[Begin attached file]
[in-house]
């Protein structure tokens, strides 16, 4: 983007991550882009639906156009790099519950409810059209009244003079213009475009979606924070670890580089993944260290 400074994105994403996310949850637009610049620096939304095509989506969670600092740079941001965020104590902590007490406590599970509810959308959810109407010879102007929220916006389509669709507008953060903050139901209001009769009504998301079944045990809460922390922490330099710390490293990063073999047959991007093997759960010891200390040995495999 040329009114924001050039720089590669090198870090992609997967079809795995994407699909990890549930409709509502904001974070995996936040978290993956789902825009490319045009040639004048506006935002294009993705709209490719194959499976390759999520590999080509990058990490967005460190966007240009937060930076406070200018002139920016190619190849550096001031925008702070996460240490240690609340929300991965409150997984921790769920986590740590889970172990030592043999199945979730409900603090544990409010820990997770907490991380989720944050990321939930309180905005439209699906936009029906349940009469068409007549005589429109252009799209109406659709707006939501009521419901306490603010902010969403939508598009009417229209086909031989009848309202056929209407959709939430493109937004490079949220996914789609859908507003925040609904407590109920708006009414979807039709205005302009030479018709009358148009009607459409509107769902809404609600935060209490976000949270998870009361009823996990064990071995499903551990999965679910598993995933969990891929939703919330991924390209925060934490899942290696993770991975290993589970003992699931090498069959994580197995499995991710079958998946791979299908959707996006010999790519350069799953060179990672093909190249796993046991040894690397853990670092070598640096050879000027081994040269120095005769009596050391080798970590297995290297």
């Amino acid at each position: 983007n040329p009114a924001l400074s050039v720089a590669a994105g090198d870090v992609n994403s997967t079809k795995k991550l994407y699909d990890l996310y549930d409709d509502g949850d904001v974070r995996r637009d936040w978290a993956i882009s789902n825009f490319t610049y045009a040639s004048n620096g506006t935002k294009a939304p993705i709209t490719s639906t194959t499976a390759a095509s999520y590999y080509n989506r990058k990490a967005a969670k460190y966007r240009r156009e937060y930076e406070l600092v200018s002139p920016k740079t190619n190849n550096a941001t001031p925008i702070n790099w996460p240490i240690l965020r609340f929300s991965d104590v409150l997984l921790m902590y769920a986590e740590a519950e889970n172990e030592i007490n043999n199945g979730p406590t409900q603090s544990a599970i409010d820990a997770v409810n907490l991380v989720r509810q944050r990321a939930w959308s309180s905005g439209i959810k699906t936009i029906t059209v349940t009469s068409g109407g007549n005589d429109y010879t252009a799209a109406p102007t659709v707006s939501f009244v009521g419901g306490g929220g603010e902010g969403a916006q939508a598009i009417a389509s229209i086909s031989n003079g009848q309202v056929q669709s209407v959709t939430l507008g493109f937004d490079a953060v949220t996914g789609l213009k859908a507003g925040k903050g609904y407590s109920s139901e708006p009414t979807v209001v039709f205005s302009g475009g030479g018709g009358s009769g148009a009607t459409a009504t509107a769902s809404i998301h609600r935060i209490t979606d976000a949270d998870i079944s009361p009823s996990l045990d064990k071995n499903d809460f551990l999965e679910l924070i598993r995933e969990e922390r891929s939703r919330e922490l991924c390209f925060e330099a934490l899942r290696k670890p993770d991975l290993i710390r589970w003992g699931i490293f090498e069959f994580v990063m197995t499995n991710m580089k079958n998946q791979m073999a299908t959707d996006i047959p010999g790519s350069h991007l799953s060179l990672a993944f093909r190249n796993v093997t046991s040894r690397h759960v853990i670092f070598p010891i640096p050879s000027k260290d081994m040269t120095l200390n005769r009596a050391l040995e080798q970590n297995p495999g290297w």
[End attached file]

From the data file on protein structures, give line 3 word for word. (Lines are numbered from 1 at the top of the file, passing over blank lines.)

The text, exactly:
């Amino acid at each position: 983007n040329p009114a924001l400074s050039v720089a590669a994105g090198d870090v992609n994403s997967t079809k795995k991550l994407y699909d990890l996310y549930d409709d509502g949850d904001v974070r995996r637009d936040w978290a993956i882009s789902n825009f490319t610049y045009a040639s004048n620096g506006t935002k294009a939304p993705i709209t490719s639906t194959t499976a390759a095509s999520y590999y080509n989506r990058k990490a967005a969670k460190y966007r240009r156009e937060y930076e406070l600092v200018s002139p920016k740079t190619n190849n550096a941001t001031p925008i702070n790099w996460p240490i240690l965020r609340f929300s991965d104590v409150l997984l921790m902590y769920a986590e740590a519950e889970n172990e030592i007490n043999n199945g979730p406590t409900q603090s544990a599970i409010d820990a997770v409810n907490l991380v989720r509810q944050r990321a939930w959308s309180s905005g439209i959810k699906t936009i029906t059209v349940t009469s068409g109407g007549n005589d429109y010879t252009a799209a109406p102007t659709v707006s939501f009244v009521g419901g306490g929220g603010e902010g969403a916006q939508a598009i009417a389509s229209i086909s031989n003079g009848q309202v056929q669709s209407v959709t939430l507008g493109f937004d490079a953060v949220t996914g789609l213009k859908a507003g925040k903050g609904y407590s109920s139901e708006p009414t979807v209001v039709f205005s302009g475009g030479g018709g009358s009769g148009a009607t459409a009504t509107a769902s809404i998301h609600r935060i209490t979606d976000a949270d998870i079944s009361p009823s996990l045990d064990k071995n499903d809460f551990l999965e679910l924070i598993r995933e969990e922390r891929s939703r919330e922490l991924c390209f925060e330099a934490l899942r290696k670890p993770d991975l290993i710390r589970w003992g699931i490293f090498e069959f994580v990063m197995t499995n991710m580089k079958n998946q791979m073999a299908t959707d996006i047959p010999g790519s350069h991007l799953s060179l990672a993944f093909r190249n796993v093997t046991s040894r690397h759960v853990i670092f070598p010891i640096p050879s000027k260290d081994m040269t120095l200390n005769r009596a050391l040995e080798q970590n297995p495999g290297w």